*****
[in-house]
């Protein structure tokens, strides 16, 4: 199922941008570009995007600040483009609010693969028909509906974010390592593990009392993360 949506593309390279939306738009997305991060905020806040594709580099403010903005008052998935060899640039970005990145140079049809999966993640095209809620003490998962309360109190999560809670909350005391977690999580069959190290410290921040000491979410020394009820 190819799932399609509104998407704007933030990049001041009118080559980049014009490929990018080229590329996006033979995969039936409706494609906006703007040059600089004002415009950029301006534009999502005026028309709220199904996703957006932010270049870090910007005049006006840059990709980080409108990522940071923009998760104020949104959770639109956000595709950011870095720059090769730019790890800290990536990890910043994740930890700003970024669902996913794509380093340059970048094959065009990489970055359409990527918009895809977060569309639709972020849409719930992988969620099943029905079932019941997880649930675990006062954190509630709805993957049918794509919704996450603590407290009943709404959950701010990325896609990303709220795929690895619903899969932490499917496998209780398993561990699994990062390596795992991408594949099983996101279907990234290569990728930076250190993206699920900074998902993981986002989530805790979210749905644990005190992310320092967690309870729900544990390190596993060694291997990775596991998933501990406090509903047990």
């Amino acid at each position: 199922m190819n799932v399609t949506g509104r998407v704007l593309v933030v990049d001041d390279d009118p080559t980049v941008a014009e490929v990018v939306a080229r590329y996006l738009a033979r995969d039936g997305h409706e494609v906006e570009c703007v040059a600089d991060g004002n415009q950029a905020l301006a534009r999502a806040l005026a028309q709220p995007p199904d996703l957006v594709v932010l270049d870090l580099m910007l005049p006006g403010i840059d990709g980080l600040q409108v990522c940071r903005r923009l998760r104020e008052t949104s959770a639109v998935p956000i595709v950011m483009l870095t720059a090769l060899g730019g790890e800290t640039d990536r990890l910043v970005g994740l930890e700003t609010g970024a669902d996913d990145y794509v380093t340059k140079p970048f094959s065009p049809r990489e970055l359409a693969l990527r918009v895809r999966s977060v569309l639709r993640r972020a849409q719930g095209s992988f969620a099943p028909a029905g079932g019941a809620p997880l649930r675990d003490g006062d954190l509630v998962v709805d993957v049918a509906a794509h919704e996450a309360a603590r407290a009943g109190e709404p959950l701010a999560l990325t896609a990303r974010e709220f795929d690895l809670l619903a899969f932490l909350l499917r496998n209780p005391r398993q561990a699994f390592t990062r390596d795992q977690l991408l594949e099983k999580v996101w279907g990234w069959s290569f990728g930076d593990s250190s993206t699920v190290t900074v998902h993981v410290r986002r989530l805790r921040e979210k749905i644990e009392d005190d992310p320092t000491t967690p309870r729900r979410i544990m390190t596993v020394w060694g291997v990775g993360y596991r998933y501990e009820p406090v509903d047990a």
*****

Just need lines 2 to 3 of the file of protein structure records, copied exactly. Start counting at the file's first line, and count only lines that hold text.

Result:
């Protein structure tokens, strides 16, 4: 199922941008570009995007600040483009609010693969028909509906974010390592593990009392993360 949506593309390279939306738009997305991060905020806040594709580099403010903005008052998935060899640039970005990145140079049809999966993640095209809620003490998962309360109190999560809670909350005391977690999580069959190290410290921040000491979410020394009820 190819799932399609509104998407704007933030990049001041009118080559980049014009490929990018080229590329996006033979995969039936409706494609906006703007040059600089004002415009950029301006534009999502005026028309709220199904996703957006932010270049870090910007005049006006840059990709980080409108990522940071923009998760104020949104959770639109956000595709950011870095720059090769730019790890800290990536990890910043994740930890700003970024669902996913794509380093340059970048094959065009990489970055359409990527918009895809977060569309639709972020849409719930992988969620099943029905079932019941997880649930675990006062954190509630709805993957049918794509919704996450603590407290009943709404959950701010990325896609990303709220795929690895619903899969932490499917496998209780398993561990699994990062390596795992991408594949099983996101279907990234290569990728930076250190993206699920900074998902993981986002989530805790979210749905644990005190992310320092967690309870729900544990390190596993060694291997990775596991998933501990406090509903047990």
């Amino acid at each position: 199922m190819n799932v399609t949506g509104r998407v704007l593309v933030v990049d001041d390279d009118p080559t980049v941008a014009e490929v990018v939306a080229r590329y996006l738009a033979r995969d039936g997305h409706e494609v906006e570009c703007v040059a600089d991060g004002n415009q950029a905020l301006a534009r999502a806040l005026a028309q709220p995007p199904d996703l957006v594709v932010l270049d870090l580099m910007l005049p006006g403010i840059d990709g980080l600040q409108v990522c940071r903005r923009l998760r104020e008052t949104s959770a639109v998935p956000i595709v950011m483009l870095t720059a090769l060899g730019g790890e800290t640039d990536r990890l910043v970005g994740l930890e700003t609010g970024a669902d996913d990145y794509v380093t340059k140079p970048f094959s065009p049809r990489e970055l359409a693969l990527r918009v895809r999966s977060v569309l639709r993640r972020a849409q719930g095209s992988f969620a099943p028909a029905g079932g019941a809620p997880l649930r675990d003490g006062d954190l509630v998962v709805d993957v049918a509906a794509h919704e996450a309360a603590r407290a009943g109190e709404p959950l701010a999560l990325t896609a990303r974010e709220f795929d690895l809670l619903a899969f932490l909350l499917r496998n209780p005391r398993q561990a699994f390592t990062r390596d795992q977690l991408l594949e099983k999580v996101w279907g990234w069959s290569f990728g930076d593990s250190s993206t699920v190290t900074v998902h993981v410290r986002r989530l805790r921040e979210k749905i644990e009392d005190d992310p320092t000491t967690p309870r729900r979410i544990m390190t596993v020394w060694g291997v990775g993360y596991r998933y501990e009820p406090v509903d047990a």